Friday 28 May 2021

NYC's prestigious Julliard School forced students to take part in 'Slavery Saturday' workshop where they had to pretend they were slaves amid audio of whips, rain and racial slurs

 New York City's prestigious Julliard School forced students to take part in a 'Slavery Saturday' workshop where they pretended to be slaves while listening to the sounds of chains, whips and the sale of a black woman for nearly 30 minutes. 

Marion Grey, a current student at the drama school who is black, described the 'traumatizing' experience in an Instagram video late last month.  

In the video she included a segment of the 'auditory imaginative experience' that was played during the workshop, which she dubbed 'Slavery Saturday'.

The workshop took place during orientation in September 2020, when classes were taught over Zoom. Several faculty and staff were on Zoom during the presentation, Grey said. 

After her video drew attention, Julliard officials apologized for the workshop, calling it 'ill-conceived' and a 'mistake'. 

Marion Grey, a current Julliard School student, described what she called a 'Slavery Saturday' workshop in an Instagram video late last month

Marion Grey, a current Julliard School student, described what she called a 'Slavery Saturday' workshop in an Instagram video late last month

The Julliard School has a long list of famous celebs who are alumni

The Julliard School has a long list of famous celebs who are alumni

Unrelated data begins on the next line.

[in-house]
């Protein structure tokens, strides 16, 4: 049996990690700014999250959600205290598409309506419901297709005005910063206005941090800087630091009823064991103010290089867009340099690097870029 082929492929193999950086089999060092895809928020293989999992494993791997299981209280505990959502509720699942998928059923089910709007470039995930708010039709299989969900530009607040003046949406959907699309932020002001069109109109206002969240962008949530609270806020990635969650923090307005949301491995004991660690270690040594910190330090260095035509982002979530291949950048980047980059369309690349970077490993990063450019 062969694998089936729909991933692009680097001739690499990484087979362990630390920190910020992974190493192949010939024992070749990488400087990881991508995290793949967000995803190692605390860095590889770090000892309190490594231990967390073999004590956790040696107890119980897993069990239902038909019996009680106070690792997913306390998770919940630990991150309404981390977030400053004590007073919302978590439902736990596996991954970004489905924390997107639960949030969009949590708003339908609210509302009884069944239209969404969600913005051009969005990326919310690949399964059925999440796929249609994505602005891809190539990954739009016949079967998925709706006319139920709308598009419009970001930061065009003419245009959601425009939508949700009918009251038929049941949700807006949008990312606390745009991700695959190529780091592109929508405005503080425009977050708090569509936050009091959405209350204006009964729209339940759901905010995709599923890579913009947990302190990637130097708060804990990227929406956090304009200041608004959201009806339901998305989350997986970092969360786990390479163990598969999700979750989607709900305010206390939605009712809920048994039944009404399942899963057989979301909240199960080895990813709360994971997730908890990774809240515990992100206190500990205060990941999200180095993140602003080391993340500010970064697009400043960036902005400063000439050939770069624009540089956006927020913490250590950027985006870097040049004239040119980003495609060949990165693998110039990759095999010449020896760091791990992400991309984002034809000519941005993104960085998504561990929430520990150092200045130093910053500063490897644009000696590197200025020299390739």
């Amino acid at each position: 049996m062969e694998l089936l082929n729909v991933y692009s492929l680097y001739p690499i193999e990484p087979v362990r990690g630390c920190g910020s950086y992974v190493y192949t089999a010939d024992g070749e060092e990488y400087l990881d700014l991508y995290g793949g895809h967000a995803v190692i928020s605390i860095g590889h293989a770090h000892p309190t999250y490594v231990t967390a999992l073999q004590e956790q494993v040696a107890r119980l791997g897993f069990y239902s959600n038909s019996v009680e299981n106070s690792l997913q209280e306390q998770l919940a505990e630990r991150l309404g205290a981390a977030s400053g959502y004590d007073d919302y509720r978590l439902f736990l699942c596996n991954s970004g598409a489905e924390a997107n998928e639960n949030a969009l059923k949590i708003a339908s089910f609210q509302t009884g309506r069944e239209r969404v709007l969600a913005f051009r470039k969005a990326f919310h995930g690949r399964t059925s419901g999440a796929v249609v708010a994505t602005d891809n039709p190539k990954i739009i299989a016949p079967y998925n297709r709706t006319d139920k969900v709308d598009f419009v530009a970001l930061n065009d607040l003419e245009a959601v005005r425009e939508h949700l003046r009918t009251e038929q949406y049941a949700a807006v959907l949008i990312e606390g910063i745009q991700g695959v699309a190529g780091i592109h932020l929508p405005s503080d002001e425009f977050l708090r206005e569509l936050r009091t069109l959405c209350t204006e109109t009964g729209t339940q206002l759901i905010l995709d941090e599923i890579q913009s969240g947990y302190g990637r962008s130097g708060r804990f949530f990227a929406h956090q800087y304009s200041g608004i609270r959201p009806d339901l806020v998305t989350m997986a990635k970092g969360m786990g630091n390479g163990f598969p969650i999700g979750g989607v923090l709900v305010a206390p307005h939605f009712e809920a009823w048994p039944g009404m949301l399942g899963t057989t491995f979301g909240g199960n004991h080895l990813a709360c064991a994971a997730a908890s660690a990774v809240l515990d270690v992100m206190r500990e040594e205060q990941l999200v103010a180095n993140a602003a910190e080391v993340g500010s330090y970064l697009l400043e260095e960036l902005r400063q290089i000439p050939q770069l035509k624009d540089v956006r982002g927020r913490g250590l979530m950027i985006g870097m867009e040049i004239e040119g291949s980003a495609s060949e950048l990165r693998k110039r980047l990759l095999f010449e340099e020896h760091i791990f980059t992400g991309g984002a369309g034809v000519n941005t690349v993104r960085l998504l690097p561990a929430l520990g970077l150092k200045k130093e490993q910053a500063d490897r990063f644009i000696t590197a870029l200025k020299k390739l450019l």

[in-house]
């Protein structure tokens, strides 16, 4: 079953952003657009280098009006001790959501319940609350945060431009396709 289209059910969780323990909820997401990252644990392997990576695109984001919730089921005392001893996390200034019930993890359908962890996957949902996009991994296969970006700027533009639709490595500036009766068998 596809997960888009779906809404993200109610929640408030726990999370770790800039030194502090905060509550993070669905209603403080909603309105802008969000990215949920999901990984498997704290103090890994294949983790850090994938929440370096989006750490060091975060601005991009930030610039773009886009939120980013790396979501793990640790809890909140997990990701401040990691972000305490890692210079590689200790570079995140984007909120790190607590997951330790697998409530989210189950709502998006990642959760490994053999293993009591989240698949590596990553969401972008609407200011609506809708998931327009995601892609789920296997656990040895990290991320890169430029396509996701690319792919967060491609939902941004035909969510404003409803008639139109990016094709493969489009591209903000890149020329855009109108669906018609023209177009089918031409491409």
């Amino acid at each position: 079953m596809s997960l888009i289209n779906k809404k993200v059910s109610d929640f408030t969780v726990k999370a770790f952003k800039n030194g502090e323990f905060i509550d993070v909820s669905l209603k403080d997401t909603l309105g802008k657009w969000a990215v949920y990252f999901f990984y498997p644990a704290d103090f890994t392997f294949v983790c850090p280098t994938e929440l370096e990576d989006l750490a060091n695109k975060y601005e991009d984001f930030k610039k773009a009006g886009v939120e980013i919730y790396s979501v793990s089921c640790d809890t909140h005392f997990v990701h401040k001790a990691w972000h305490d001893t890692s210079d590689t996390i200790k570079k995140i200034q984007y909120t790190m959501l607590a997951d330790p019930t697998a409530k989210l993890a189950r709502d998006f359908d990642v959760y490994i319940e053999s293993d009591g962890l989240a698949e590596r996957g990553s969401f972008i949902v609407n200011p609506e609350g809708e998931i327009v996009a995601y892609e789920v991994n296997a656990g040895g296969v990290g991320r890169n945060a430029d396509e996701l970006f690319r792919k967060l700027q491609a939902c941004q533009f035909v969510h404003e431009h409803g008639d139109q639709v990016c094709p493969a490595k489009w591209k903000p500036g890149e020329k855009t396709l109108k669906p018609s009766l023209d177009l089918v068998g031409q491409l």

There was a trigger warning and darkness with just audio to open the 27.53-minute video. 

In the segment Gray showed, which was less than two minutes, there was no visual; just the sounds of whips and chains before a black woman was sold into slavery. 

A gavel bangs and bangs before a voice says: 'Gentlemen, gentlemen. Calling your attention to the first item we have for sale.

'She's a fine black pearl in dead. She's in fine condition. She's young. She's supple. She's strong. She can wash, weave, plow and slow. A good investment, gentlemen. And she'll raise you a fine littler of picaninnies.'

The sale was followed by a song where the N-word was used dozens of time, before the clip cut off and Grey returned to her monologue. 

'If this had been an auditory experience of some other simulated traumatic event; had it been a 30-minute auditory experience of the Holocaust or a 30-minute auditory experience or rape, I do not believe it would've been allowed to to continue for 27 minutes,' Grey said with tears streaking down her face. 

Grey said told American Theatre that she and her black classmates had their cameras off but were texting each other in distress. 

She told American Theatre that one colleague Facetimed her, Grey said: 'And there was not a dry spot on her face. She was so utterly broken, I couldn’t even look at her. I said: "I’ll call you back."'

Meanwhile the screen’s Zoom squares showed white students and faculty, and some students of color, going through the steps of the exercise earnestly and without protest, American Theatre reported.